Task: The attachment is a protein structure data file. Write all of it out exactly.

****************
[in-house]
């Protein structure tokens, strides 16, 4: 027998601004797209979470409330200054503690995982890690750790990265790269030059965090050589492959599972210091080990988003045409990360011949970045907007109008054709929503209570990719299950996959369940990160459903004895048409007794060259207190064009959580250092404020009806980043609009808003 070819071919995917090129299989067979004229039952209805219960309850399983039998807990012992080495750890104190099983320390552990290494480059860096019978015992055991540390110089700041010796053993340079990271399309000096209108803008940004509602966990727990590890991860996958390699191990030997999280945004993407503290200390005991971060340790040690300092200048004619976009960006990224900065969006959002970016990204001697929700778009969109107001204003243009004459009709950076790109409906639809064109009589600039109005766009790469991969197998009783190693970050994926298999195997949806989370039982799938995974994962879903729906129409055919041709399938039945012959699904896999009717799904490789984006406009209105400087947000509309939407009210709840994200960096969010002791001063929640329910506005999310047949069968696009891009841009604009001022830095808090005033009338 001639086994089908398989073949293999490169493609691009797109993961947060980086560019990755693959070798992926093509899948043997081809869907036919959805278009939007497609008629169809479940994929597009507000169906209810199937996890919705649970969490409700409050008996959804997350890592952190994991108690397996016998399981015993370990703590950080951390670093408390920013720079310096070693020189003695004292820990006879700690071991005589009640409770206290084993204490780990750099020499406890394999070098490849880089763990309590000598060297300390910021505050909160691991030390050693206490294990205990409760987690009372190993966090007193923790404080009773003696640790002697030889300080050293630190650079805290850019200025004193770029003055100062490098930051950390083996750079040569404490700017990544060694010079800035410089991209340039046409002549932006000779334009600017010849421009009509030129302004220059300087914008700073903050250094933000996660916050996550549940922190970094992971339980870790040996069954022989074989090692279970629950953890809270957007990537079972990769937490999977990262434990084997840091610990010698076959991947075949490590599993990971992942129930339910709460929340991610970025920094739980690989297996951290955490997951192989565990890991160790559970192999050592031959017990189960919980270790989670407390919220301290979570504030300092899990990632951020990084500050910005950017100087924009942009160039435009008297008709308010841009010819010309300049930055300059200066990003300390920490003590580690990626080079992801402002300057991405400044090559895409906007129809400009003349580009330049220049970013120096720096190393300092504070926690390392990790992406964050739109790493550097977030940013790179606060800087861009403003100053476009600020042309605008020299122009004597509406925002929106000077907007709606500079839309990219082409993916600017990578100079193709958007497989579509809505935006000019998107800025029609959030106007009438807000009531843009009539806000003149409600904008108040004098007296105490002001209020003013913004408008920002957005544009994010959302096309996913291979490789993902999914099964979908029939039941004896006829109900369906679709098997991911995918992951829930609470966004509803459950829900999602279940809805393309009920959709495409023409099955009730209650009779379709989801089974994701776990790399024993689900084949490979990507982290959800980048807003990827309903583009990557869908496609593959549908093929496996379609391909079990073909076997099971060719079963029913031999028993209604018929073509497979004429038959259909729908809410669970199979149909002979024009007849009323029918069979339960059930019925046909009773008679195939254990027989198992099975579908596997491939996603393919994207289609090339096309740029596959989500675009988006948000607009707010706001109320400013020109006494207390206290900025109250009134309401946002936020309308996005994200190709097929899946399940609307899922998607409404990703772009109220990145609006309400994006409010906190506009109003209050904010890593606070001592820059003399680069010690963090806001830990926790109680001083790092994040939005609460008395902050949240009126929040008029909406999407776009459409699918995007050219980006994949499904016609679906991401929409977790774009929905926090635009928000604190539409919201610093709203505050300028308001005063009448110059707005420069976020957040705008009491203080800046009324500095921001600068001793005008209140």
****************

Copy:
[in-house]
């Protein structure tokens, strides 16, 4: 027998601004797209979470409330200054503690995982890690750790990265790269030059965090050589492959599972210091080990988003045409990360011949970045907007109008054709929503209570990719299950996959369940990160459903004895048409007794060259207190064009959580250092404020009806980043609009808003 070819071919995917090129299989067979004229039952209805219960309850399983039998807990012992080495750890104190099983320390552990290494480059860096019978015992055991540390110089700041010796053993340079990271399309000096209108803008940004509602966990727990590890991860996958390699191990030997999280945004993407503290200390005991971060340790040690300092200048004619976009960006990224900065969006959002970016990204001697929700778009969109107001204003243009004459009709950076790109409906639809064109009589600039109005766009790469991969197998009783190693970050994926298999195997949806989370039982799938995974994962879903729906129409055919041709399938039945012959699904896999009717799904490789984006406009209105400087947000509309939407009210709840994200960096969010002791001063929640329910506005999310047949069968696009891009841009604009001022830095808090005033009338 001639086994089908398989073949293999490169493609691009797109993961947060980086560019990755693959070798992926093509899948043997081809869907036919959805278009939007497609008629169809479940994929597009507000169906209810199937996890919705649970969490409700409050008996959804997350890592952190994991108690397996016998399981015993370990703590950080951390670093408390920013720079310096070693020189003695004292820990006879700690071991005589009640409770206290084993204490780990750099020499406890394999070098490849880089763990309590000598060297300390910021505050909160691991030390050693206490294990205990409760987690009372190993966090007193923790404080009773003696640790002697030889300080050293630190650079805290850019200025004193770029003055100062490098930051950390083996750079040569404490700017990544060694010079800035410089991209340039046409002549932006000779334009600017010849421009009509030129302004220059300087914008700073903050250094933000996660916050996550549940922190970094992971339980870790040996069954022989074989090692279970629950953890809270957007990537079972990769937490999977990262434990084997840091610990010698076959991947075949490590599993990971992942129930339910709460929340991610970025920094739980690989297996951290955490997951192989565990890991160790559970192999050592031959017990189960919980270790989670407390919220301290979570504030300092899990990632951020990084500050910005950017100087924009942009160039435009008297008709308010841009010819010309300049930055300059200066990003300390920490003590580690990626080079992801402002300057991405400044090559895409906007129809400009003349580009330049220049970013120096720096190393300092504070926690390392990790992406964050739109790493550097977030940013790179606060800087861009403003100053476009600020042309605008020299122009004597509406925002929106000077907007709606500079839309990219082409993916600017990578100079193709958007497989579509809505935006000019998107800025029609959030106007009438807000009531843009009539806000003149409600904008108040004098007296105490002001209020003013913004408008920002957005544009994010959302096309996913291979490789993902999914099964979908029939039941004896006829109900369906679709098997991911995918992951829930609470966004509803459950829900999602279940809805393309009920959709495409023409099955009730209650009779379709989801089974994701776990790399024993689900084949490979990507982290959800980048807003990827309903583009990557869908496609593959549908093929496996379609391909079990073909076997099971060719079963029913031999028993209604018929073509497979004429038959259909729908809410669970199979149909002979024009007849009323029918069979339960059930019925046909009773008679195939254990027989198992099975579908596997491939996603393919994207289609090339096309740029596959989500675009988006948000607009707010706001109320400013020109006494207390206290900025109250009134309401946002936020309308996005994200190709097929899946399940609307899922998607409404990703772009109220990145609006309400994006409010906190506009109003209050904010890593606070001592820059003399680069010690963090806001830990926790109680001083790092994040939005609460008395902050949240009126929040008029909406999407776009459409699918995007050219980006994949499904016609679906991401929409977790774009929905926090635009928000604190539409919201610093709203505050300028308001005063009448110059707005420069976020957040705008009491203080800046009324500095921001600068001793005008209140």